Software development is that the collective procedure involved with creating software applications, embodying all of the phases during the systems development life cycle (SDLC).

SDLC methodologies encourage the growth of applications to satisfy the layout of the design of applications to satisfy a business requirement, and also the installation of applications to manufacturing. Upkeep should be also supported by a methodology, but that choice may or might not be selected, based upon the job in question.

The waterfall version, the first SDLC strategy, is sequential and linear, typically following these phases in sequence:

1) Identification of necessary applications
2) Evaluation of this software demands
3) The comprehensive specification of the application demands
4) Software layout
5) Programming
6) Testing
7) Maintenance

The waterfall and comparable versions are deemed predictive systems, compared to flexible versions like agile software development (ASD), rapid application development (RAD), joint program development (JAD), the reservoir version, also the spiral version, construct and mend and synchronize-and-stabilize. Often, several versions are combined with some kind of hybrid as is true with open-source program development (OSSD).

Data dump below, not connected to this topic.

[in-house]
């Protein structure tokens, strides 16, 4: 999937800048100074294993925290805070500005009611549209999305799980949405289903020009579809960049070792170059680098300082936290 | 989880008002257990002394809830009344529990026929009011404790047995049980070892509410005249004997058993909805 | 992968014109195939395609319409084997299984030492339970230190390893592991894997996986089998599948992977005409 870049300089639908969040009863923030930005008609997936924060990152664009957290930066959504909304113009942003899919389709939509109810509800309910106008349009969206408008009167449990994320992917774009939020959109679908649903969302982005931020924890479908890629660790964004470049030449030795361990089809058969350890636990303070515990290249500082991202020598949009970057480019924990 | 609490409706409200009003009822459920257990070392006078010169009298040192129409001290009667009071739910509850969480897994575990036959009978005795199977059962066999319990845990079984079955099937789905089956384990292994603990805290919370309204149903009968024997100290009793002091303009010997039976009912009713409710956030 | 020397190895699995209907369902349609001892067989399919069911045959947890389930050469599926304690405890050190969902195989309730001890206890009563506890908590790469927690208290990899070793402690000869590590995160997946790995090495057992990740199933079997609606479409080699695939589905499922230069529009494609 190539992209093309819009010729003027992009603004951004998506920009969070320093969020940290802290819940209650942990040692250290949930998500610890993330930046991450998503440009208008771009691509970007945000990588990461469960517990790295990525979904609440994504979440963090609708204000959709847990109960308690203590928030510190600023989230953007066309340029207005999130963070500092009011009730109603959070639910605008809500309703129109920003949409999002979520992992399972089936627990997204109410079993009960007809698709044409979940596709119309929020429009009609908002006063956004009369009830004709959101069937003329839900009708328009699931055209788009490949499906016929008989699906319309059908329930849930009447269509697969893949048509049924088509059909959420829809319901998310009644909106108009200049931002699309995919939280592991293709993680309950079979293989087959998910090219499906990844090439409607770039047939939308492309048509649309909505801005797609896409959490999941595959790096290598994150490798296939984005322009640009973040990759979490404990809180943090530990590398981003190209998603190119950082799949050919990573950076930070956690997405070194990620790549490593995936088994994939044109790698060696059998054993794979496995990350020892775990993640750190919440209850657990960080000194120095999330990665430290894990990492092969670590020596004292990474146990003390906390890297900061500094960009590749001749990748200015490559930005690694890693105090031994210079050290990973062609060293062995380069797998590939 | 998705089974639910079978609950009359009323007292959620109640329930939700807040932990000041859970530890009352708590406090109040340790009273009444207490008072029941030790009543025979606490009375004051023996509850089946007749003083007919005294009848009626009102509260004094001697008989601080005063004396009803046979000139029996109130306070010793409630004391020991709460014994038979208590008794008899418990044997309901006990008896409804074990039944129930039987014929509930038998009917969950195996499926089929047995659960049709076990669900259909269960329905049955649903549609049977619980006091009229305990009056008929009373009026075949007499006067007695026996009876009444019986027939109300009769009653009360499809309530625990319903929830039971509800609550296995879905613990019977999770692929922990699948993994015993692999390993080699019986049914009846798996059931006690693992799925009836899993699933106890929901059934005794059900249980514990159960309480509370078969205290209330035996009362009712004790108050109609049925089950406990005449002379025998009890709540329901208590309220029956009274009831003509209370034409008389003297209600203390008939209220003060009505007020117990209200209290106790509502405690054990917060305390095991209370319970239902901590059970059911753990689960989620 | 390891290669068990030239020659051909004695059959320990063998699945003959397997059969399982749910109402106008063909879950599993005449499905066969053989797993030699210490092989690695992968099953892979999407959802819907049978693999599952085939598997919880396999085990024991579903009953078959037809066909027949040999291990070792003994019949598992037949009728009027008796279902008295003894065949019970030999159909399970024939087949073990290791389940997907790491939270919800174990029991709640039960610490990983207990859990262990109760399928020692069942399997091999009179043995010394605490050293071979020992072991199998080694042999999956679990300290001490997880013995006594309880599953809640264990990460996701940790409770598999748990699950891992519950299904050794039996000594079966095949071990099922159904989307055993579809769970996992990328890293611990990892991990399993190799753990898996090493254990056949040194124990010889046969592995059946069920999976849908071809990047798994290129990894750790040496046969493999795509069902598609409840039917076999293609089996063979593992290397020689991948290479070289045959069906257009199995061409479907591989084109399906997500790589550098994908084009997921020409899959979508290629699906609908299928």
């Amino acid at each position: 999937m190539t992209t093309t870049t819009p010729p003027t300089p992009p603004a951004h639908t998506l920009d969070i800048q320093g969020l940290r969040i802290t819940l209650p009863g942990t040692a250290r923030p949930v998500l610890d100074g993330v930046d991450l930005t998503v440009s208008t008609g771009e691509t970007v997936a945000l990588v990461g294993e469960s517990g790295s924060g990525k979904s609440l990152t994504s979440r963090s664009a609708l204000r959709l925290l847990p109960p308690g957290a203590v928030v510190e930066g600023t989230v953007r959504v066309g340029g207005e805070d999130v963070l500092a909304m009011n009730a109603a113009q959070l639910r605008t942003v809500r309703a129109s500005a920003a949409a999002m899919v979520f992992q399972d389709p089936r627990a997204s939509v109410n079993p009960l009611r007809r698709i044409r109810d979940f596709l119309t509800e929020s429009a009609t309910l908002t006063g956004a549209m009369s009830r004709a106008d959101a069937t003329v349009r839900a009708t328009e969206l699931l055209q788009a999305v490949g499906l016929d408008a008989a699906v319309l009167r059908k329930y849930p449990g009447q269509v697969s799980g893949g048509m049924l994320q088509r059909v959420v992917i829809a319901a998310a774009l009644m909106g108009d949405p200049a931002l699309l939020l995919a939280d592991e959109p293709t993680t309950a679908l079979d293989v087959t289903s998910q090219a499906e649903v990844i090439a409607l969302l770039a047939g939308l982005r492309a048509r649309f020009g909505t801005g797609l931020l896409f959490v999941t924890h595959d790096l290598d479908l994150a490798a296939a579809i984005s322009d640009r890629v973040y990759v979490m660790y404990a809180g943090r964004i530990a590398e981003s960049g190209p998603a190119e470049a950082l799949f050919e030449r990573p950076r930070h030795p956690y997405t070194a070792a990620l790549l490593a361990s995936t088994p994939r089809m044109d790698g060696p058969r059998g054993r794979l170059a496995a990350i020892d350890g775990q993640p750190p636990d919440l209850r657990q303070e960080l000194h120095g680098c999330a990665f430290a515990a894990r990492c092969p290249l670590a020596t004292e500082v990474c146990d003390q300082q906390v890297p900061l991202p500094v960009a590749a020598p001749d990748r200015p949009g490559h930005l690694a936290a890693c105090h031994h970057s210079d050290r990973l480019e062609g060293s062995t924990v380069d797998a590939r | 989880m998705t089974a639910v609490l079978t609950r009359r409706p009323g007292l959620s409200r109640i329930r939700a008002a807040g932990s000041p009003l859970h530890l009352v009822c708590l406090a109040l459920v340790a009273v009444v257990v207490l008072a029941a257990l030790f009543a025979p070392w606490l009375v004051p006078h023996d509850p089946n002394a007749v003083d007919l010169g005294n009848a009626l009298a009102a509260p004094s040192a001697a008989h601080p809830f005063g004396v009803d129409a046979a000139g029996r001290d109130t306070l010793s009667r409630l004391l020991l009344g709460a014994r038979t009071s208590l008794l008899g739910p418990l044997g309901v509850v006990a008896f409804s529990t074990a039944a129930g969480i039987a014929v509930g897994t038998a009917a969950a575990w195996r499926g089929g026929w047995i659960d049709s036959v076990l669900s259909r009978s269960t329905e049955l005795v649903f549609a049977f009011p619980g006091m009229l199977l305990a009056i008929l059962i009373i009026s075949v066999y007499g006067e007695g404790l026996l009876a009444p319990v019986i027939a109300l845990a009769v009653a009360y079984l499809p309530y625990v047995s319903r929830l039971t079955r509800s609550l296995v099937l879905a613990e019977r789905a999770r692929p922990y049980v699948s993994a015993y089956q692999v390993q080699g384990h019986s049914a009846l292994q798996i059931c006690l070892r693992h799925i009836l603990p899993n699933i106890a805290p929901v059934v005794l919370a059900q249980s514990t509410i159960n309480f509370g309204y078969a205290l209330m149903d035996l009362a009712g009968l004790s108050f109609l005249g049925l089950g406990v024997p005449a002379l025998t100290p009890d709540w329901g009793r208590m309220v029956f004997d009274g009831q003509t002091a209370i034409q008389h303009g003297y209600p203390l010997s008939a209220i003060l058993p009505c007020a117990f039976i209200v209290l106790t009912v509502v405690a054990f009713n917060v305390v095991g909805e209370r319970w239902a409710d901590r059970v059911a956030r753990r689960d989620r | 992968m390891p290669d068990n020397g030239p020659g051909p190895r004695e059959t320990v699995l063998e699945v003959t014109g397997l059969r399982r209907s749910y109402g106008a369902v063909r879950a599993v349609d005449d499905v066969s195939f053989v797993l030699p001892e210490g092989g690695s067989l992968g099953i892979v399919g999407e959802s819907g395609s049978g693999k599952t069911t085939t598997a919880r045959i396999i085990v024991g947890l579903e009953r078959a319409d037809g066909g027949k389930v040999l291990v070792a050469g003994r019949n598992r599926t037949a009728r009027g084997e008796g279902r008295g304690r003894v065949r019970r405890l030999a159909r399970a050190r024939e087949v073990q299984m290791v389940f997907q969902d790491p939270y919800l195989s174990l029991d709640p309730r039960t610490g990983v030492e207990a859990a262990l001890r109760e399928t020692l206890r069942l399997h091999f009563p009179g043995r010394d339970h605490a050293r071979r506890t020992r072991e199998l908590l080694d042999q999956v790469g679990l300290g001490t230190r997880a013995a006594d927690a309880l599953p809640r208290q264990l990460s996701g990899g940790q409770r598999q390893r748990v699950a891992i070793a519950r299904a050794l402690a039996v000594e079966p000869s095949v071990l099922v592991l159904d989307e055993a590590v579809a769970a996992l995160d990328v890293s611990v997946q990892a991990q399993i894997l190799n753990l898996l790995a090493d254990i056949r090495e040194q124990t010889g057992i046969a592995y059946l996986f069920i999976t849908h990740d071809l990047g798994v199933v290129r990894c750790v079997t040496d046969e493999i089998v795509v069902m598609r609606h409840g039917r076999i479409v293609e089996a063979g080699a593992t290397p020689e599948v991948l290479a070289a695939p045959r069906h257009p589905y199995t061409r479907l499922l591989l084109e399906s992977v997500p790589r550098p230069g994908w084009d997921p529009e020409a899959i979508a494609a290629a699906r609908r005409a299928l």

The foundation of program development goes to approximately 1810 when Joseph Marie Jacquard designed holes wrapped in cardstock to steer the designs woven by his own looms. It was not until 1949, but that John Mauchly created the very first programming language, Short Code (afterward called ShortCode).